In many ways, I’m an everywoman. But in others, I’m the 1%.
I checked my privilege long ago and now I’m just mad.
But I can’t be mad because, Karen. So that just makes me even more angry.
In my anger, I’m writing to make some sense out of this new world. To catch my breath. Because there are things that matter to me and current issues that are worth addressing.
If we want to find new ways to lead.
If we want to create a new future.
Because there are limits to leadership as we have known it.
And we know it.
Because there are limits to income and wealth creation as we have known it.
And we know it.
Now, on catching my breath.
Was it (really?) only a year and a bit ago that Collision tech conference brought in 25,711 attendees to Toronto, from 125 countries, with 45.7% of those Collision tech attendees being female.
Almost parity. Unheard of in my beloved industry. But it was. That was May 2019. That was not just a figment of your imagination. It happened: https://collisionconf.com/blog/collision-2019-by-the-numbers
But then COVID. And the ‘she-cession’: https://www.prnewswire.com/news-releases/women-and-the-pandemic-talking-about-the-she-cession-301173900.html and a beacon of light, Move the Dial, headed up by Jodi Kovitz had to pause operations: https://movethedial.com/pausing-operations-statement
The irony of all this was not lost on us, 2020.
There are known disconnects for leadership, income and wealth creation that will not be built back better post-pandemic unless we address some of the root problems at play. This image says so much. It’s not a level playing field for women who want to advance their careers. Our lane is typically all cluttered up: https://www.mother.ly/news/working-motherhood-viral-comic
Meanwhile, I’m an everywoman because I try to do-it-all and find myself, at times, threadbare, having lost the balance between self-care, professional ambitions, and adulting responsibilities. Toss in a smidge of social vigilantism fueled by a strong bent towards evidence-based scientific findings, and it can get messy. Sidebar: We can finally say goodbye to anti-vaxxers after all this, can’t we?
I’m the 1% because I have the luxury of hitting pause in those tight moments. To re-balance. Many people don’t ever have the luxury to hit pause and must simply carry on.
Likewise, I’m the 1% because my career is so pandemic-friendly that 2020 wasn’t all that weird for me. Being in tech, it is just so easy to pivot to virtual. Many of us have been there for years. As the @charlieamber94 meme from March 16th, 2020 circulated, all the tech introverts nodded in silent agreement - when you find out your daily lifestyle is called ‘quarantine’.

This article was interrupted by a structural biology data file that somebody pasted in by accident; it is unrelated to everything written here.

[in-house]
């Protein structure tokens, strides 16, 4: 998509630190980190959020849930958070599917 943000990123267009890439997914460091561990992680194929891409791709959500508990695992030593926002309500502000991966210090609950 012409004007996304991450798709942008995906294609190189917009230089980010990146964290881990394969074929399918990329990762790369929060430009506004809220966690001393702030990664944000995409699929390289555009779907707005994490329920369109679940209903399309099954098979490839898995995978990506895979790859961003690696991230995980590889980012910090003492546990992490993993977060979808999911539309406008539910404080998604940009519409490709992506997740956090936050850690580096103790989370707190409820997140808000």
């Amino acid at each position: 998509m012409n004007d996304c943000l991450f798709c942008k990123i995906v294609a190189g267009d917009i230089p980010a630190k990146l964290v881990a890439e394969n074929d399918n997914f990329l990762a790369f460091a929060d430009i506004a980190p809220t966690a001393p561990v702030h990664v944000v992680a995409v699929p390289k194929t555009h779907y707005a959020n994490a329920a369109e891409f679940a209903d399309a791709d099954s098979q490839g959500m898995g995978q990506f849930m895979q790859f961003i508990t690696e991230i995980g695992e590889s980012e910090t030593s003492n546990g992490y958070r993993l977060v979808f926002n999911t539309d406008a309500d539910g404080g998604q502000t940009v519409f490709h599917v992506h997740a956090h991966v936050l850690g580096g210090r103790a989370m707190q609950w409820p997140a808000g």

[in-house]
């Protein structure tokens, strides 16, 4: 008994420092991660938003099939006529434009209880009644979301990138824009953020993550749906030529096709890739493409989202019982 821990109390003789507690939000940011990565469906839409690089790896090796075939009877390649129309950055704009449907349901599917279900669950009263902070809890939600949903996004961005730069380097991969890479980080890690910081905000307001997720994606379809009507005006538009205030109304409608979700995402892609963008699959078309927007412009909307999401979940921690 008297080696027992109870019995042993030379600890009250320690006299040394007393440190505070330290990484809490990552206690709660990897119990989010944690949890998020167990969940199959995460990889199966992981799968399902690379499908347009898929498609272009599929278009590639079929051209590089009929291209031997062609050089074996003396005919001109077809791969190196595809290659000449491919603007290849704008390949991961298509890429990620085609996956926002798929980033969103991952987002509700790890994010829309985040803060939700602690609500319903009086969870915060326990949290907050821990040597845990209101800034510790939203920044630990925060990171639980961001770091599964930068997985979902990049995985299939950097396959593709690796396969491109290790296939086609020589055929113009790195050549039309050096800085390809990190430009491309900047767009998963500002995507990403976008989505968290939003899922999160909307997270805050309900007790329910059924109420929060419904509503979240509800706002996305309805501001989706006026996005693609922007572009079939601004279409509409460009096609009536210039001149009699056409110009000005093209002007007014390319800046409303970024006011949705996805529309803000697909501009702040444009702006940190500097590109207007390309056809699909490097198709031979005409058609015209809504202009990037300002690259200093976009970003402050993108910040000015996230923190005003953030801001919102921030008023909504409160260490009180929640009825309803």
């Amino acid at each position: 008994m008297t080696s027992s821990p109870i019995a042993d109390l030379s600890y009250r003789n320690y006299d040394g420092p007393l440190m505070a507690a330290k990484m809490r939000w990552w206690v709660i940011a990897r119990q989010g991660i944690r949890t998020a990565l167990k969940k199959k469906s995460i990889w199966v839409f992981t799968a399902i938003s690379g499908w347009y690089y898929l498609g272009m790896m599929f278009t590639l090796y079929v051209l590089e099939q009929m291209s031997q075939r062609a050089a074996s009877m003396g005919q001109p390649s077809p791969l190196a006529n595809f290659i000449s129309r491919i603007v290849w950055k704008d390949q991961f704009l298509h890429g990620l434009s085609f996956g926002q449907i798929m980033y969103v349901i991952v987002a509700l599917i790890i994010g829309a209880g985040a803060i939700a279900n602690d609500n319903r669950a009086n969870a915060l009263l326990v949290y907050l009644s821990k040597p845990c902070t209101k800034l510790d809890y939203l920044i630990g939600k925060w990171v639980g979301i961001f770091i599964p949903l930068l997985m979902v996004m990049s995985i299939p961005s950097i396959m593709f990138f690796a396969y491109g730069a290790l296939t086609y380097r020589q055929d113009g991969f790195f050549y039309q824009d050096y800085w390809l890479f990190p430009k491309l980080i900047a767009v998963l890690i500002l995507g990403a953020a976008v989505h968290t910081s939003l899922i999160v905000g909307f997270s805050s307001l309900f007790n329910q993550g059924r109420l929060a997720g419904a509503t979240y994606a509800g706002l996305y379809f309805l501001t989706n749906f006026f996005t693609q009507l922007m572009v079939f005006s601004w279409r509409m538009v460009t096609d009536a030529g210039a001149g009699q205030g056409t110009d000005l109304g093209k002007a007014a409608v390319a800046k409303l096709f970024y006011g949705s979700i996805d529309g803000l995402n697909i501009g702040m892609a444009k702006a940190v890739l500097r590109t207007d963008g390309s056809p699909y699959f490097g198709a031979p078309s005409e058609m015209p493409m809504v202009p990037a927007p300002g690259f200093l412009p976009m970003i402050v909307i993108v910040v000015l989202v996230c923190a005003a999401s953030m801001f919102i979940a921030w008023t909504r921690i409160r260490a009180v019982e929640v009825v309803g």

We already ordered everything online, so we never needed to leave our keyboards.
STEM professions create focussed work that attracts introverts. Or, at the very least, ambiverts who can hyper-focus for bursts of time and creativity. Small teams. No work-life balance. Big innovations.
When I was coding, there was no compassion (sorry April Wensel https://compassionatecoding.com). Not for anyone else and certainly not for myself. I regularly slept under my desk. I dreamed up what I thought were perfectly rational new business models for service industries like dentistry. “Come to me, my mobile dentist”, in the parking lot or front lobby of my office towers so I can keep coding and sleeping under my desk. I am not exaggerating this lifestyle.
I thought it was normal and I was happy in my obsessive productivity. For a time. And try as I might, now, I can’t replicate that time. I’ve built in trigger switches and trap doors within my life that actively prevent me from going back there again. Even if I might want to. And frankly, I’m healthier for it. But am I more productive? Not sure. Maybe, but not as productive at pure-play coding, that’s for certain.
There have been times in my career when I’ve been so consumed by coding, testing, developing, designing, debugging and hitting a release date on time, that I’d concluded the world should revolve around me and my brain. I’ve been the main character in the “Queen’s Gambit” – minus the little green pills, and plus a heck tonne more social supports (thank you family and friends, aka: the trap doors and trigger switches of my life). But, I’ve also fallen prey to some of the tendencies of the “Where’d you go, Bernadette?” character. Burn bright and fast.
Time for a trip to Antarctica. Just not in 2020.